Cpp-CLI-FAQ

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Questions about Visual Studio

Where can I find the Visual Studio command line?

The Visual Studio command line is equivalent to 'cmd.exe', but contains additional definitions for environment variables that are specific to Visual Studio.

Visual Studio tools ->  Visual Studio 201x command line

Where can I specify additional include directories?

Project properties -> C/C++ -> General -> Additional Include Directories

Where can I specify additional library directories?

Project properties -> Linker -> General -> Additional Library Directories

Where can I specify the libraries that the project will depend upon?

Project properties -> Linker -> Input -> Additional Dependencies

How can I set the solution to be compiled in 64 bits?

Go to

Solution properties -> Configuration

Click on the 'Configuration Manager...' button, select 'New...' for the active solution platform and choose 'x64'.
Configx64.png

How can I make IIS Express run as a 64 bit process?

Go to

Tools -> Options -> Projects and Solutions -> Web Projects -> Use the 64 bit version of IIS Express

How can I avoid using precompiled headers?

Project properties -> C/C++ -> Precompiled headers

How can I compile C code as if it were C++ code?

Project properties -> C/C++ -> Advanced -> Compile as

How can I debug managed and native code at the same time?

For Windows Forms and WPF applications?

  1. Go to Tools -> Options -> Debugging, and select Use Managed Compatibility Mode (bottom of the list on VS2013)
  2. Reach the Managed project properties -> Debug and select Enable native code debugging

For ASP.NET applications?

Things are a bit more involved for web applications. In general it is much more efficient to have a minimal interface (Windows Form, Console Application...) to work on debugging the native code and the wrapper.

  1. The native pdb fils need to be found by the server. The simplest way for that to happen is to copy them along with the native dll and lib files.
  2. In the Properties file of the Web project, select Native code in Web tab.
    Select Native code
  3. Go to Tools -> Options -> Debugging, and select Use Managed Compatibility Mode (bottom of the list on VS2013)
  4. Unfold the Debugging tab of the previous step and select Microsoft Symbol Servers
    Select Native code
  5. Run the debugger. The first time you try to enter a native function, you will normally obtain a display like the one below:
    Source not available
    This can happen because the native dlls were added to the Delay Loaded Dlls field of the C++/CLI project. After continuing in the debug session, the corresponding native dll should have been loaded:
    Dll loaded
    The next time you try to enter a native function, everything should work correctly.

How can I add pre-build and post-build events?

Project properties -> Build Events

How can I automatically copy native dlls into the right managed directories?

This should be done in the post-build events of the native project. That way, each time the native project is modified and rebuilt, the new version of the dll will be copied to the right directory.
For example, if a native dll called TestASP.dll has to be copied to the bin folder of an ASP.NET project called WebSite, the command line is:

copy "$(SolutionDir)Debug\TestASP.dll" "$(SolutionDir)WebSite\bin\TestASP.dll"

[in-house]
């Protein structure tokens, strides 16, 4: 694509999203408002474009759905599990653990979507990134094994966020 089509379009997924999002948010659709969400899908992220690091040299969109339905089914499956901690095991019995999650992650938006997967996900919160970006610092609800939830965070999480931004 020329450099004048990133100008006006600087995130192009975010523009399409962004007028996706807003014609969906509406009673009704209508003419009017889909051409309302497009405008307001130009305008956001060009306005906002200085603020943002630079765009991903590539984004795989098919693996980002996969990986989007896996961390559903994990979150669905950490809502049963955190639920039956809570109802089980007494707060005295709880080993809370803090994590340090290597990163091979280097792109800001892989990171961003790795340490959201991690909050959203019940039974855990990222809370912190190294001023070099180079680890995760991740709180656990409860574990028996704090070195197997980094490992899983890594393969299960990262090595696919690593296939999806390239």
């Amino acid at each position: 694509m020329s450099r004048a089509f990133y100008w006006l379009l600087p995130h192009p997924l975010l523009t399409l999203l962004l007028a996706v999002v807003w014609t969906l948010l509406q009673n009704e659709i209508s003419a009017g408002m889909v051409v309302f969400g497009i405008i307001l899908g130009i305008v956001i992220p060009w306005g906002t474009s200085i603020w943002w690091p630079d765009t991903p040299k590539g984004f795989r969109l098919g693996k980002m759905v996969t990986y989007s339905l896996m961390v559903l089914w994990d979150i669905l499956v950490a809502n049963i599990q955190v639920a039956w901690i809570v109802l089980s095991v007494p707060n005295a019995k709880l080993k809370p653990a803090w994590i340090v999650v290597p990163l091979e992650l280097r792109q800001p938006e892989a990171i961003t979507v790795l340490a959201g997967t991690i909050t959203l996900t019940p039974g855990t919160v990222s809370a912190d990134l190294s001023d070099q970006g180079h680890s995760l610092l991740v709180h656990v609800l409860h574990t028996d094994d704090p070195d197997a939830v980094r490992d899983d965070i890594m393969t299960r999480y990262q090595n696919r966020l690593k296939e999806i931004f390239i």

How can I add a main to my dll to test what I have coded without going through a wrapper and a C# interface?

After adding a main() to your code, go to

Project Properties -> Configuration Properties -> General

In the Project defaults, select the Application configuration type.
Then go to

Project Properties -> Configuration Properties -> Linker -> System 

Select the Console subsystem.

How can I change my C++ project type (dll or Windows Application) to Console Application?

Go to

Project Properties -> Configuration Properties -> General

In the Project defaults, select the Application configuration type.
Then go to

Project Properties -> Configuration Properties -> Linker -> System 

Select the Console subsystem.

Questions on libpnl

Where can I find libpnl?

At this address

How can I install libpnl under Windows?

In order to use libpnl, you only have to unzip the downloaded libpnl file.

How do I properly link libpnl in a Visual Studio project?

  1. Add libpnl.lib to the project dependencies (as described here)
  2. Add the directory containing libpnl.lib to the additional library directories (as described here)
  3. Add the directory containing the header files to the additional Include directories (as described here).

I cannot compile because of macroizing errors in xkeycheck.h

A basic solution is to make sure all the .hpp files you include are included after the system header files. Another cleaner solution is to define _ALLOW_KEYWORD_MACROS in the project settings.

How can I specify that the necessary dlls should be copied into the folder containing the built executable file?

After you have specified a name for the executable file (e.g. with the add_executable(<executable_name>) instruction), add the instruction

pnl_add_postbuild(<executable_name>)

More general problems

The 'C/C++' tab does not appear in the properties of the Visual Studio project.

The project must contain at least one '.cpp' file before the tab appears.

No '.lib' file is generated after I build the native project.

It is necessary to add the '__declspec( dllexport )' directive in the header file, and implement at least one exported function.

I cannot add any project to the solution because the 'Solution' tab is missing

Go to File -> New -> New project, and choose Add to the solution in the Solution menu.